In Japan, it is possible to enjoy a coffee while an owl perches on your head, or sit in a bar where live penguins watch you from behind a Plexiglas wall. The country’s exotic animal cafes are popular with locals and visitors looking for novelty, cuteness, and selfies. Customers can even buy animals at some of the cafes and take them home.
But visitors to these places may not realize that many of these cafes put wildlife conservation, their own and public health, and animal welfare at risk.
exhaustively japan animal survey browns published earlier this year in the journal Conservation Science and Practice, researchers found 3,793 individual animals belonging to 419 different species, 52 of which are threatened with extinction. Nine of the exotic species they found, including endangered slow lorises and critically endangered radiated tortoises, are strictly prohibited from international trade.
“Some species that we saw have very questionable origins,” said Marie Sigaud, now a veterinarian and wildlife biologist at the National Museum of Natural History in Paris, who conducted the study as a postdoctoral researcher at Kyoto University. Many of the animals are “most likely wild-caught, and this has implications for their long-term survival.”
The potential for disease transmission from animals to humans is also concerning, Dr. Sigaud said.
In a typical cafe, individual animals of different species are huddled together in a small room where people can touch them while drinking, said Cécile Sarabian, a cognitive ecologist at Nagoya University and a co-author of the findings. Many of the animals are under stress and “it’s an excellent interface for the exchange of potential pathogens,” she said.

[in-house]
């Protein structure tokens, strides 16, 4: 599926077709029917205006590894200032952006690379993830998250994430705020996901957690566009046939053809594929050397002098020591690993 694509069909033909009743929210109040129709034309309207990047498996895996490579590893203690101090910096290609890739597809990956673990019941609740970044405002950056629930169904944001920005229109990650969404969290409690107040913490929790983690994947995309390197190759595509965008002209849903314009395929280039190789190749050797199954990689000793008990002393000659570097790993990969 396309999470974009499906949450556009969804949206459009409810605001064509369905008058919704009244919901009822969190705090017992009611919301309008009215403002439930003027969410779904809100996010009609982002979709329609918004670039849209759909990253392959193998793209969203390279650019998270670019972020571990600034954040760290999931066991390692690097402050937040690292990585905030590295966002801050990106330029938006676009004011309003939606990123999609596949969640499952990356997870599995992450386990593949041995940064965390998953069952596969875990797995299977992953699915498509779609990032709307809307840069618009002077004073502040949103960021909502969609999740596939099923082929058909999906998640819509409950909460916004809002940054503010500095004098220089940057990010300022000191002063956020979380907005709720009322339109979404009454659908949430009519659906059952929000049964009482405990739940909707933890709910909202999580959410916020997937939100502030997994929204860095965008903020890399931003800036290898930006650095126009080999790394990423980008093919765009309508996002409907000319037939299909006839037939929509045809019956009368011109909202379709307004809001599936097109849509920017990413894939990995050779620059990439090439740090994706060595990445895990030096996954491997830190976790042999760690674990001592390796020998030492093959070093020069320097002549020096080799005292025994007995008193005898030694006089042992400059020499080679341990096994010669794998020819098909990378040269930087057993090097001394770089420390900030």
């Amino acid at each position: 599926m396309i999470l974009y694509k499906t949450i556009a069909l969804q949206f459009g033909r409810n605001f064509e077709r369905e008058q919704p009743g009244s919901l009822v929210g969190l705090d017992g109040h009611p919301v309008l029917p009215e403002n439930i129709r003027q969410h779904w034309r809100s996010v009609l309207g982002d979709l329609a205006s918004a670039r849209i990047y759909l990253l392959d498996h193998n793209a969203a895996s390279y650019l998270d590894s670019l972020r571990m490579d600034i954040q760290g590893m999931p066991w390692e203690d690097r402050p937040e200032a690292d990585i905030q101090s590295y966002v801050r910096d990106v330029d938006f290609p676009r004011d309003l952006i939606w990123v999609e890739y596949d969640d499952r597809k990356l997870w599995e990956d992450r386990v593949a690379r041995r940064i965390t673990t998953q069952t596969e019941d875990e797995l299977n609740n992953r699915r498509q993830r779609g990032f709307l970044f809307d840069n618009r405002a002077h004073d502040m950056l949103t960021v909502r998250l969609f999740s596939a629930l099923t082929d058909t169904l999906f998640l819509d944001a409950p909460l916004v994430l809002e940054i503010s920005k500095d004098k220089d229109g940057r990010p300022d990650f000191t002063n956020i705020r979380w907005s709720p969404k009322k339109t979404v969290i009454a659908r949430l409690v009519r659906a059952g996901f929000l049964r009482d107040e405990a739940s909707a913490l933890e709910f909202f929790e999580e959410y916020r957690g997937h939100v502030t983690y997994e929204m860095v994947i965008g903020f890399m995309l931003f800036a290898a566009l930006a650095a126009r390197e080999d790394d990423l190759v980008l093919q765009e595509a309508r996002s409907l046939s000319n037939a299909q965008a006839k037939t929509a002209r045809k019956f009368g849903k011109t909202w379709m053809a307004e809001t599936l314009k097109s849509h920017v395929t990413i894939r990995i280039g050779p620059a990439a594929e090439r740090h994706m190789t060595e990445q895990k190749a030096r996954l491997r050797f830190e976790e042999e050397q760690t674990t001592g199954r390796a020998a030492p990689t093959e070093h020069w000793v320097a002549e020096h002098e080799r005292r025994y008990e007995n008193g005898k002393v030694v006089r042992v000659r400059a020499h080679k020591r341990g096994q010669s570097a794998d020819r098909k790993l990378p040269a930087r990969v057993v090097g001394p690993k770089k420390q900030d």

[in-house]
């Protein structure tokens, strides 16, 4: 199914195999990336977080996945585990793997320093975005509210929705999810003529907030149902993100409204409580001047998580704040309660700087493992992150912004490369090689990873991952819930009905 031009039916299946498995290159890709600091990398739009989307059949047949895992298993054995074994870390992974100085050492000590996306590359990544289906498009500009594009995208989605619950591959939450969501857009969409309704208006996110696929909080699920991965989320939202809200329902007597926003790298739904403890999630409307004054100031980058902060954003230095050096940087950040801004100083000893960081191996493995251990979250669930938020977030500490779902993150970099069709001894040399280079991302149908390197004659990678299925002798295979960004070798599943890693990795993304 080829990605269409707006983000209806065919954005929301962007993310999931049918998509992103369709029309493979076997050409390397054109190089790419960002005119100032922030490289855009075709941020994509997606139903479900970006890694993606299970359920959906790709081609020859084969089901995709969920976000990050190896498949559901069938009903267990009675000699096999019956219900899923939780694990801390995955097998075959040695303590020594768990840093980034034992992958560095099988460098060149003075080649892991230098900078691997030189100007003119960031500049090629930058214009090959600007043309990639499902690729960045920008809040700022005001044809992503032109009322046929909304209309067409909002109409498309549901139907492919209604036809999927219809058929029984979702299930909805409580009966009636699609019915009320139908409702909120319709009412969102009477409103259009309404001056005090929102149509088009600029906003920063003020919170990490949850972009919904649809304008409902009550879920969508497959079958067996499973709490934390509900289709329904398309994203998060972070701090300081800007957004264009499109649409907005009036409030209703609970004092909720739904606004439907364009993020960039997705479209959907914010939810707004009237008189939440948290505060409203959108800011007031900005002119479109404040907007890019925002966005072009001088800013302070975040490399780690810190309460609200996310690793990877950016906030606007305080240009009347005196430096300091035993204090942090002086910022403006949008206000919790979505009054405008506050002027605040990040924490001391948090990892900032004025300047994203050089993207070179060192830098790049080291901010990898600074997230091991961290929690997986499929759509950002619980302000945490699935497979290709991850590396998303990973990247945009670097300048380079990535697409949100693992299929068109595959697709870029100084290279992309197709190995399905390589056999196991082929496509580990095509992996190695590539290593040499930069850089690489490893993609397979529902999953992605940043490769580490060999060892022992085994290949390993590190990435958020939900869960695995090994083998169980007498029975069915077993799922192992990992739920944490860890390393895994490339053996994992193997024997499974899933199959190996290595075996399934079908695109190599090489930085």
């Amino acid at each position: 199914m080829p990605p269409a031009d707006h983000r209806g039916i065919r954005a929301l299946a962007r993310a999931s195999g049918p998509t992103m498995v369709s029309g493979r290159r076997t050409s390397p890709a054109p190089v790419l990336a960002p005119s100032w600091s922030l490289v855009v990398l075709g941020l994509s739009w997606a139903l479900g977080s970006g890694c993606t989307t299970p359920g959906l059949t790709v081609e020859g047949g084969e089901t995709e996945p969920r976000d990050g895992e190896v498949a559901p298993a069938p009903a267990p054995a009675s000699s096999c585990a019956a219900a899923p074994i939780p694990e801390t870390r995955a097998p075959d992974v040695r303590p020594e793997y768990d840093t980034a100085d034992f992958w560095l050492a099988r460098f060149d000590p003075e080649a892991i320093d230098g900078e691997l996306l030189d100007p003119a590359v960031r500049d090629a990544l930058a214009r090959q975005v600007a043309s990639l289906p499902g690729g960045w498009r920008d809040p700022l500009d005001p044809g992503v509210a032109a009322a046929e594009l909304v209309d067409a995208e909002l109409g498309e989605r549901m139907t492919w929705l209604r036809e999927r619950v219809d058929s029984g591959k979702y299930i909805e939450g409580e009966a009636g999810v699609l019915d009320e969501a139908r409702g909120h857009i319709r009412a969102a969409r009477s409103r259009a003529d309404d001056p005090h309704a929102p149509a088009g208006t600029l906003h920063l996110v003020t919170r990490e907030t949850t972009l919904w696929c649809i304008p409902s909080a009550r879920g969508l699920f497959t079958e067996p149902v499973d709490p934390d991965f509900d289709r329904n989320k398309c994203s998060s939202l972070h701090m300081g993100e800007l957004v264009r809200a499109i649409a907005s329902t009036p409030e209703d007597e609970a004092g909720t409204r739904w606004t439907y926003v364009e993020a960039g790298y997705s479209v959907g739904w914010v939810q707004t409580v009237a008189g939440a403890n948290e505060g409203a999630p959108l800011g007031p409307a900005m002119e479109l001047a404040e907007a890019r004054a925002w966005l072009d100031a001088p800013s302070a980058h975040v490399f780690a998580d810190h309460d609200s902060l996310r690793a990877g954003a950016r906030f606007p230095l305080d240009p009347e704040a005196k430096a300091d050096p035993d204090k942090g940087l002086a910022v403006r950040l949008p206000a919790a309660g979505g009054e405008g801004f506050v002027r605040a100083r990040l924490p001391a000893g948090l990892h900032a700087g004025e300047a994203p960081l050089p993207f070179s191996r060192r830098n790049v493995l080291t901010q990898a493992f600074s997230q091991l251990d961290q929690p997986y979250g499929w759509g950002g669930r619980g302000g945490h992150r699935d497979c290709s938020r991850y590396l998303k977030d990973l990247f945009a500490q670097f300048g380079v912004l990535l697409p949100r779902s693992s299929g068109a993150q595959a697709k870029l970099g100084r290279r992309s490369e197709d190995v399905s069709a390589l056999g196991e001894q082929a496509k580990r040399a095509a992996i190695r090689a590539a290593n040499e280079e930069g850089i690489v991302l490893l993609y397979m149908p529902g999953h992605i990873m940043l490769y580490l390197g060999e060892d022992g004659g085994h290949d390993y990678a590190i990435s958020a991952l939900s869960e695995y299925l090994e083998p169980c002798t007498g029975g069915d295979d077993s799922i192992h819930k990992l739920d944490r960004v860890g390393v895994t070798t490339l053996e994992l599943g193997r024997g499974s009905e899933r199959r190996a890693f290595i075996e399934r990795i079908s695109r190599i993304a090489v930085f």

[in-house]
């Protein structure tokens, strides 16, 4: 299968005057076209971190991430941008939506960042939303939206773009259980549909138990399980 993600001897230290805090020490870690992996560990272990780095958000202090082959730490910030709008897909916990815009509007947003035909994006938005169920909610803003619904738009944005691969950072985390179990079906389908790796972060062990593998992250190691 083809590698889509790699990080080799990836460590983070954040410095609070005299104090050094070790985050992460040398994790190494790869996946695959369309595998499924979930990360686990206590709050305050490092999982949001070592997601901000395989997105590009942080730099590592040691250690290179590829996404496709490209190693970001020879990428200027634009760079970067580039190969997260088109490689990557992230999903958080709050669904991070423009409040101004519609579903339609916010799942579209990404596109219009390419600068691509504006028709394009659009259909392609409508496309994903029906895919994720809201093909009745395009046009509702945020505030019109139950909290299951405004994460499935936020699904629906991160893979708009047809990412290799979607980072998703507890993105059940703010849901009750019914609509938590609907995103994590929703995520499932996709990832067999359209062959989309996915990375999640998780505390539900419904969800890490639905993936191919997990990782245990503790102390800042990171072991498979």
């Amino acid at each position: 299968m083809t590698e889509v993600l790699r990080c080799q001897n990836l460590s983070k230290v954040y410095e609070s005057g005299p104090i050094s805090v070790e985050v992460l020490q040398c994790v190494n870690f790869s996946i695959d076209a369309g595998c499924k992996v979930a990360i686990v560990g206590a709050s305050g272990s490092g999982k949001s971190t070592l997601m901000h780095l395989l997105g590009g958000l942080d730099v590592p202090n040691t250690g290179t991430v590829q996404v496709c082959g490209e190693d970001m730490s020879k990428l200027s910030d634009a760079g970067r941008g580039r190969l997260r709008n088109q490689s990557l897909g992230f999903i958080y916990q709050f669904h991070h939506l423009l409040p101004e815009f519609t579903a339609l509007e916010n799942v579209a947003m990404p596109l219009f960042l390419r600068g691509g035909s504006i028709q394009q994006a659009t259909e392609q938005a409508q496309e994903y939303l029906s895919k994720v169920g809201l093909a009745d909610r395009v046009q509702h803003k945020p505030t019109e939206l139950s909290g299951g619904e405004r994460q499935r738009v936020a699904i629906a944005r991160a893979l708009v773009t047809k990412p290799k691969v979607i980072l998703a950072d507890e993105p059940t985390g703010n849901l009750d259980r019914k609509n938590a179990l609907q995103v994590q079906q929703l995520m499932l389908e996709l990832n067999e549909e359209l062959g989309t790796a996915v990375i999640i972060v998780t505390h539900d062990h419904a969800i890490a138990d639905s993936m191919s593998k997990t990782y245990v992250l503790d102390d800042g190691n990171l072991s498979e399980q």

Laws governing animal cafes are “pretty weak,” added Dr. Sarabian, and researchers are calling on Japan’s government to strengthen them.
Officials at Japan’s environment ministry did not respond to requests for comment.
Exotic animal cafes are not uniquely Japanese. Since the first known animal cafe opened in Taiwan in 1998, featuring cats and dogs, the concept has spread rapidly throughout the region. TO study 2020 identified 111 such companies in Asia, mainly in Japan, but also in China, Thailand, Taiwan, Indonesia, South Korea, Vietnam, the Philippines, and Cambodia. Japan, however, seems to have become “the epicenter of the phenomenon,” said Dr. Sigaud.
The researchers visited a few cafes in Japan in person and also searched online and on social media, in both English and Japanese, for keywords such as “pet cafe,” “otter cafe,” and “petting zoo.” They found 142 exotic animal cafes throughout the Japanese archipelago and listed all the species they observed in photos posted on the cafe’s websites and social media accounts, excluding insects.
The number and diversity of animals was a surprise, Dr. Sigaud said. Birds made up 62 percent of the species, and 40 percent of them were owls. But the researchers also recorded dozens of reptiles and mammals.
Thirty-eight of the cafes also offered options to purchase the animals they displayed: owls, mainly, but also species as diverse as sugar gliders for $150 to $300; ball pythons for $455 to $1,290; secretary birds for $20,500; and red-tailed black cockatoos for $23,250.